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ECON 1BB3 (338)
Chapter 2

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Department
Economics
Course
ECON 1BB3
Professor
Bridget O' Shaughnessy
Semester
Fall

Description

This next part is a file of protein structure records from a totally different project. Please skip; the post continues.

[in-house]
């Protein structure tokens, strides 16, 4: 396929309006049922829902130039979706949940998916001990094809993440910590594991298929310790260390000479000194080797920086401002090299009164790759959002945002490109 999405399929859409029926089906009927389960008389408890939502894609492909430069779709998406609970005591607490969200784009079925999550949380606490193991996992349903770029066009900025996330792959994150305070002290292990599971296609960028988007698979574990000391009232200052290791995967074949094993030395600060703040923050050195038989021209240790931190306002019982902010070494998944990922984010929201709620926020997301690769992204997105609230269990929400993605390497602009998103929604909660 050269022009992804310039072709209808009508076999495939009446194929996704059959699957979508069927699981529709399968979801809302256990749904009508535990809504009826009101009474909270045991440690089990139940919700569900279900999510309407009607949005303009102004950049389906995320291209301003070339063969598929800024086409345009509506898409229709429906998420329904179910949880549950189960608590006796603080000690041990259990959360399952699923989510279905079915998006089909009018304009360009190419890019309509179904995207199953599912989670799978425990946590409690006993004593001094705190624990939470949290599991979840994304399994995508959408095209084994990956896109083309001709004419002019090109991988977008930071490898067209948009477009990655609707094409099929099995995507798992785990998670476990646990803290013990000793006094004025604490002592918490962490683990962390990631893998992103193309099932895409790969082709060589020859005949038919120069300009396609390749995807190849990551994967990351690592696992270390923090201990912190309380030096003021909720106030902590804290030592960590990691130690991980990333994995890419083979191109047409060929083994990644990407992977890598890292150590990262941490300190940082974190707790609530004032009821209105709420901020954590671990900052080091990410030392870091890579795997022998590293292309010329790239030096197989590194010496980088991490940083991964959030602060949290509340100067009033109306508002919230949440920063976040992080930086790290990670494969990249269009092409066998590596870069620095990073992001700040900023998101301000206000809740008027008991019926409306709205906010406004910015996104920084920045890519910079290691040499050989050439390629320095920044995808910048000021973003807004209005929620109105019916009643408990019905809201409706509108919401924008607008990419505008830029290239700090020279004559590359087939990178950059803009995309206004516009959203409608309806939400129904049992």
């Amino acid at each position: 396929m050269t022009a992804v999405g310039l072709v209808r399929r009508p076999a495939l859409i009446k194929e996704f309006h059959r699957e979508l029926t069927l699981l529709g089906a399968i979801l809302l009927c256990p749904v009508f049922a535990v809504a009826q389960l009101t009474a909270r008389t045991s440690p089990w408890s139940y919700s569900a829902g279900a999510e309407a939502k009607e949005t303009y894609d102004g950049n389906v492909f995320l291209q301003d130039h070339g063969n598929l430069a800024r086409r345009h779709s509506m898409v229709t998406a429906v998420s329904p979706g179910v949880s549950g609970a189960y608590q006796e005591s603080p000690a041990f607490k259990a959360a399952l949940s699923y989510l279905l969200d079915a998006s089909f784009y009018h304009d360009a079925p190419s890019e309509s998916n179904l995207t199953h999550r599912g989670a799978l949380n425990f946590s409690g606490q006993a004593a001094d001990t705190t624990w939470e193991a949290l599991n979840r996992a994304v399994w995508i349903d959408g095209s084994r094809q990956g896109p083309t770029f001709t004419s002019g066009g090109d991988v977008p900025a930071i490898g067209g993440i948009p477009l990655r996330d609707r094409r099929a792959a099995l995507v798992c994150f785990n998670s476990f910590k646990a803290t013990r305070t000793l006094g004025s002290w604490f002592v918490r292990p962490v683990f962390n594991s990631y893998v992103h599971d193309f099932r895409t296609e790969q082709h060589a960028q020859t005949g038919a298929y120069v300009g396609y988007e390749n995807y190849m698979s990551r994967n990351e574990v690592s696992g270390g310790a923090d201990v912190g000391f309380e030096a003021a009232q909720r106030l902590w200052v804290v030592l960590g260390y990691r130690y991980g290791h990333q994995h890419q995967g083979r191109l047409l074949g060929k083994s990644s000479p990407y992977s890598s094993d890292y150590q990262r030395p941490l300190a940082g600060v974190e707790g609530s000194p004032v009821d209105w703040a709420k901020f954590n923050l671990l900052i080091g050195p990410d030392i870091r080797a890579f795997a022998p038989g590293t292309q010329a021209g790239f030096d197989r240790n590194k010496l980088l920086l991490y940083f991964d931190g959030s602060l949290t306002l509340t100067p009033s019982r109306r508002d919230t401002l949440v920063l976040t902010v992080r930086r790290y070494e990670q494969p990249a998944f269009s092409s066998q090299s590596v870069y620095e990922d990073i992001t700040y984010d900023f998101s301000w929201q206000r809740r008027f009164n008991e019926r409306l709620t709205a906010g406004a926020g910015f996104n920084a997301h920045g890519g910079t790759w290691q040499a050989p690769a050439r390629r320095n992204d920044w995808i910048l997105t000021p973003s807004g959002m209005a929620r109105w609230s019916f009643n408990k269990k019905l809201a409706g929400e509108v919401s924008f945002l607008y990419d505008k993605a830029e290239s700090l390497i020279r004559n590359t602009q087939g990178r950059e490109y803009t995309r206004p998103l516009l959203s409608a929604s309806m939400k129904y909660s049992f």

Chapter 2: Thinking Like an Economist- Notes:  Natural Experiments: collecting data based on natural phenomena that occur (sometimes due to government intervention). E.g. war in the Middle East allows for info to be collected about how oil prices affect the world’s economies. Role of Assumptions:  Assumptions are used in economics to simplify the complex world and make it easier to understand  Different assumptions need to be made depending on the study. E.g. if government chooses to change the number of dollars in circulation, short term assumption could be that the prices will stay fixed, but we may need to have completely flexible prices of all goods if we’re studying the long term Models:  Used to simplify reality in order to improve our understanding of it.  All use assumptions, and omit many details Circular Flow Diagram:  Visual model of the economy that shows how dollars flow through markets among households and firms  Firms produce goods and services using factors of production  Factors of production are inputs such as labour, land (natural resources), and capital (buildings and machines)  Households own the factors of production and consume all of the goods and services that the firms produce  Households and firms interact in 2 types of markets: o Market for goods and services: Households are buyers and firms are sellers  Households buy the output of goods and services that firms produce o Market for the factors of production: households are sellers and firms are buyers  Households provide the inputs that the firms use to produce goods and services.  Inner loop of circular flow diagram shows flow of inputs and outputs. Outer shows flow of dollars Production Possibilities Frontier  Graph that shows the combinations of output that the economy can possibly produce given the available factors of production and the available production of technology  An economy can produce at any point on or inside the production possibilities frontier, but cannot produce at points outside the frontier.  Outcome is efficient if it is getting all the production it can from its available resources (i.e. points on the possibilities frontier, instead of inside it, are efficient levels of production).  Once we reach the efficient points on the frontier, the only way to get more of one good is to reduce the number of the other good (e.g. of a trade-off in economics).  This trade-off is the opportunity cost of one of the goods (e.g. if the trade-off is that you g
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